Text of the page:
(Redirected from Keyword spamming)
Spamdexing or search engine spamming is the practice of deliberately and dishonestly manipulating search engines to increase the chance of a website or page being placed close to the beginning of search engine results, or to influence the category to which the page is assigned in a dishonest manner. Many designers of web pages try to get a good ranking in search engines and design their pages accordingly. Spamdexing refers exclusively to practices that are dishonest and mislead search and indexing programs to give a page a ranking it does not deserve.
People who do this are called search engine spammers. The word is a portmanteau of spamming and indexing (as well as a pun on spandex.)
Search engines use a variety of algorithms to determine relevancy ranking. Some of these include determining whether the search term appears in the META keywords tag, others whether the search term appears in the body text of a web page. A variety of techniques are used to spamdex, including listing chosen keywords on a page in small-point font face the same colour as the page background (rendering it invisible to humans but not search engine web crawlers).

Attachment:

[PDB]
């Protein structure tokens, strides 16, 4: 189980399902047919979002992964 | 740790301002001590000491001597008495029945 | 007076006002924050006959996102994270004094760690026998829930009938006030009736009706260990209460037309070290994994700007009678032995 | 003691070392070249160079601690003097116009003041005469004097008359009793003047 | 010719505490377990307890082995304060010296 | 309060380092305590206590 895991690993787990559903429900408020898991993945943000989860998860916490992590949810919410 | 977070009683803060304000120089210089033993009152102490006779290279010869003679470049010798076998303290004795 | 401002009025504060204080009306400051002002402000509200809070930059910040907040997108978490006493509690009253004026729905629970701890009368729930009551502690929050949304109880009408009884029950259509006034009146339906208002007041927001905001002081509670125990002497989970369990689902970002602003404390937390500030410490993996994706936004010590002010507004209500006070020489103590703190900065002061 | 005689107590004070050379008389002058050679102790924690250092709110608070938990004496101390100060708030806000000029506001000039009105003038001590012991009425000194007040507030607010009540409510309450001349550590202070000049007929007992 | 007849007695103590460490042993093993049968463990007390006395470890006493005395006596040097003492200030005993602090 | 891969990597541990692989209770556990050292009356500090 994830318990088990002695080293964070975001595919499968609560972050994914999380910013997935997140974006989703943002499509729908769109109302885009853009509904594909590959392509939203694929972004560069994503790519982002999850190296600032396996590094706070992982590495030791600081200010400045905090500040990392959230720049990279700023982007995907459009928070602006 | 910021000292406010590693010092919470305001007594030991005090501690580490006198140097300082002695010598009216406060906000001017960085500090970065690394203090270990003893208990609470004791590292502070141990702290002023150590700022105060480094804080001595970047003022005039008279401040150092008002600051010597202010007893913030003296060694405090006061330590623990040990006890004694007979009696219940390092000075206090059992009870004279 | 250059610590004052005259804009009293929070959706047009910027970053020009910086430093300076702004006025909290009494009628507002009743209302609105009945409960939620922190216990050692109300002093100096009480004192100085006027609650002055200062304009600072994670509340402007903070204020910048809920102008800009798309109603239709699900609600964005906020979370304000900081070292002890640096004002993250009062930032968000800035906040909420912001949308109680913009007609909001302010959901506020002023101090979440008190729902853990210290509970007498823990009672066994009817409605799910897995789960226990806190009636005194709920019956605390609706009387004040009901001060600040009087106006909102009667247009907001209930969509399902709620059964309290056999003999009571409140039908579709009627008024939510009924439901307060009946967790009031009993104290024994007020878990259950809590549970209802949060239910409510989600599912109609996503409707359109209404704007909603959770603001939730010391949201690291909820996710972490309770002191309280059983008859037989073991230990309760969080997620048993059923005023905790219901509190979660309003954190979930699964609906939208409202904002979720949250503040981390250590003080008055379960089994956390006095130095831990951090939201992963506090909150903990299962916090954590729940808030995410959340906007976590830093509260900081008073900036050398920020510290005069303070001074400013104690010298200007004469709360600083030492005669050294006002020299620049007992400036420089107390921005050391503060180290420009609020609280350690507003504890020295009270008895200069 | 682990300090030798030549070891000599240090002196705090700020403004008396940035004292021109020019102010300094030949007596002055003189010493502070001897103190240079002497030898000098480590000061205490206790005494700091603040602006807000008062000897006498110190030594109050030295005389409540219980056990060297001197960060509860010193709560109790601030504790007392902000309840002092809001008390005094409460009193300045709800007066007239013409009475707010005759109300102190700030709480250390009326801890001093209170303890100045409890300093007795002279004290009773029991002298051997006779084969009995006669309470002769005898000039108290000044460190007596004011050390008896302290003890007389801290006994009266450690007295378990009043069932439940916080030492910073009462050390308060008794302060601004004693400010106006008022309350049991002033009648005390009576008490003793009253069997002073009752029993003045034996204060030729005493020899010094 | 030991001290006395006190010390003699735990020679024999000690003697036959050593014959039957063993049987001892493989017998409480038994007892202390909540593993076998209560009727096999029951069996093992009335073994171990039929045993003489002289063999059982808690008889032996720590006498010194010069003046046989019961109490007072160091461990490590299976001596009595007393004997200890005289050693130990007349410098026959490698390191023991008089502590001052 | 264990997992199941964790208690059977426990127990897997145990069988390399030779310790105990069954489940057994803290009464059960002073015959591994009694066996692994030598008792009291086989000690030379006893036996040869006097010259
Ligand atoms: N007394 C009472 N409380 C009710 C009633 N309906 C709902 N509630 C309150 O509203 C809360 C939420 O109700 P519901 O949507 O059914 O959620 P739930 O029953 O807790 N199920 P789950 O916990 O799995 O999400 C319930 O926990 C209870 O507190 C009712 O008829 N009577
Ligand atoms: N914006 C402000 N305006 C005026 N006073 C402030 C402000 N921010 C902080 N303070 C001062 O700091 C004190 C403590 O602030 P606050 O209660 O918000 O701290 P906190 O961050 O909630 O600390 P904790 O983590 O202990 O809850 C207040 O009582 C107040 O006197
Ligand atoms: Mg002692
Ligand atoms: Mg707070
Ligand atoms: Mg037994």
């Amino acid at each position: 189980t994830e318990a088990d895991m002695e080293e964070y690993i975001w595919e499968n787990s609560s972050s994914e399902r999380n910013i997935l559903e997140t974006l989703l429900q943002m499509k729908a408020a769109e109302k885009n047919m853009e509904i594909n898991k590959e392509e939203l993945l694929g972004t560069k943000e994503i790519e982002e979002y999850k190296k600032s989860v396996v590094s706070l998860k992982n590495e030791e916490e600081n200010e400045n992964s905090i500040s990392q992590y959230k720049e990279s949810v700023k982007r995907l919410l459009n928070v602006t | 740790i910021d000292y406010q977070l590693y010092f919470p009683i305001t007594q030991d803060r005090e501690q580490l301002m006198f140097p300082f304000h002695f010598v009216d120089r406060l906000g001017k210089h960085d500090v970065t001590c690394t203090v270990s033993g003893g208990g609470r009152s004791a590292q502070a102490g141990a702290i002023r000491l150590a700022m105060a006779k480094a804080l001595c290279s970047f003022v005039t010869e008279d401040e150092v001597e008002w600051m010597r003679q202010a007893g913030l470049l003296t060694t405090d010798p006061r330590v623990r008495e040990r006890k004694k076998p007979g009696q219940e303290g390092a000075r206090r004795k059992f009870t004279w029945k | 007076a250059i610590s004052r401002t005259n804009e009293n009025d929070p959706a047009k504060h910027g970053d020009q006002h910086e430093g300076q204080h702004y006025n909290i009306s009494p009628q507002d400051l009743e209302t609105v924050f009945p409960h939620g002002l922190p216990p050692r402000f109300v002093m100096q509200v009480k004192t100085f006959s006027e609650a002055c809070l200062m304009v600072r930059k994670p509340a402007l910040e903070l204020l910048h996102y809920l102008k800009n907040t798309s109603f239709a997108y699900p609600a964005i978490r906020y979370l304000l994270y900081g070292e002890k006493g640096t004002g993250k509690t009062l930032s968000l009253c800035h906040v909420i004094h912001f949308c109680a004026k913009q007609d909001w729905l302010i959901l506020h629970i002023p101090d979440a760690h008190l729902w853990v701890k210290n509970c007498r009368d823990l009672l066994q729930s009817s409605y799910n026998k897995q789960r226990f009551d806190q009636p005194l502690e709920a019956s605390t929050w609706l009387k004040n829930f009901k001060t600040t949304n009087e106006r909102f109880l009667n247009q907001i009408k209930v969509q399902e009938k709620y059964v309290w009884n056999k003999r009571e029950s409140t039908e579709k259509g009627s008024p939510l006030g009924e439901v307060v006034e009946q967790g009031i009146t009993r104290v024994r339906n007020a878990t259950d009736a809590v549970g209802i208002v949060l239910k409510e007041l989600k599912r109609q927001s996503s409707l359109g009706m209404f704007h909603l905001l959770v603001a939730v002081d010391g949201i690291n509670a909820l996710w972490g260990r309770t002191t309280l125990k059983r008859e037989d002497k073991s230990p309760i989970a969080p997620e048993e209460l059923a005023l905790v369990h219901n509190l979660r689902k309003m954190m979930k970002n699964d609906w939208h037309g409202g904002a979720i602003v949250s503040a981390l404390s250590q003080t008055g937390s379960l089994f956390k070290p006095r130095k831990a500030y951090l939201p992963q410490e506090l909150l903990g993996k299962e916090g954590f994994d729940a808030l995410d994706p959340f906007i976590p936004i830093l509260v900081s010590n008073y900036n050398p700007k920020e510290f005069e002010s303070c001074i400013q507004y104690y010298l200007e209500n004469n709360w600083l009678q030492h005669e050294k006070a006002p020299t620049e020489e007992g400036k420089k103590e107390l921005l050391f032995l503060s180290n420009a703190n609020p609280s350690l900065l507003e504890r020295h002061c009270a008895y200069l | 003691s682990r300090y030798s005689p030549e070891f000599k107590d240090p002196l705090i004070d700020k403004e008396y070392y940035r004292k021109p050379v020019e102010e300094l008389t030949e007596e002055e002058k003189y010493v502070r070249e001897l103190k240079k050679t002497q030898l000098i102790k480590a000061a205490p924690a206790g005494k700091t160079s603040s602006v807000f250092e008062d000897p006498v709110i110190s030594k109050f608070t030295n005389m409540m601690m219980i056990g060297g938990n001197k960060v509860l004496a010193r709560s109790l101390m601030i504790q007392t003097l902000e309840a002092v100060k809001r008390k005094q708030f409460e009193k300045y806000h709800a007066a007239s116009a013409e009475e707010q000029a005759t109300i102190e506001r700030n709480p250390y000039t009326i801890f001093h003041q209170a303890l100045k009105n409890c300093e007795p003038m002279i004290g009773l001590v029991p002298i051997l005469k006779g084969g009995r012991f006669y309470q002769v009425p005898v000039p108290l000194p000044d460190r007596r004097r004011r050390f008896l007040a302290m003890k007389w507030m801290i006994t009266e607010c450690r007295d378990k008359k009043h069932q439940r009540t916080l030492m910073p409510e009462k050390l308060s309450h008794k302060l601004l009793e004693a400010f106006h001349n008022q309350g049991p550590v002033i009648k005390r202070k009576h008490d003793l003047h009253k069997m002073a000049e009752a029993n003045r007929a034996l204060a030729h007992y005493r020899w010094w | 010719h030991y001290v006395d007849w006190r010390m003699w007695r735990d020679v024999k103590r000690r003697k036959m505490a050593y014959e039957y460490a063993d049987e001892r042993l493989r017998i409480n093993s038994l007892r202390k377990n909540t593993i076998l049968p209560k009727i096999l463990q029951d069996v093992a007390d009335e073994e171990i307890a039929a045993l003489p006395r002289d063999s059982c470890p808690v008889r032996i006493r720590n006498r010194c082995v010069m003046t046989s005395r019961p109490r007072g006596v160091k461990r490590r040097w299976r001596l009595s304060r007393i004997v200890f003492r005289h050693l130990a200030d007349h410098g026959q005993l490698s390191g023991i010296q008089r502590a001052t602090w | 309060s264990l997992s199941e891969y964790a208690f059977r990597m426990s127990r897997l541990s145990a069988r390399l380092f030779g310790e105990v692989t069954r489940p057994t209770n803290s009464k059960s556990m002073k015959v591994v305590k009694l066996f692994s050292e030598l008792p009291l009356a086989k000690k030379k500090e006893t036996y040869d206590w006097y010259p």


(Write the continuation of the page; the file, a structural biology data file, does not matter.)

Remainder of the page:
Search engine spammers are generally aware that the content that they promote is not very useful or relevant to the ordinary internet surfer. They try to use methods that will make the website appear above more relevant websites in the search engine listings. The rise of spamdexing in the mid-1990s made the leading search engines of the time less useful, and the success of Google at both producing better search results and combating keyword spamming, through its reputation-based PageRank link analysis system, led directly to its becoming the dominant search site late in the decade, where it remains. However, while it has not been rendered useless by spamdexing, Google has not been immune to more sophisticated methods either. Spamdexing on Google has generated the term Google bombing.
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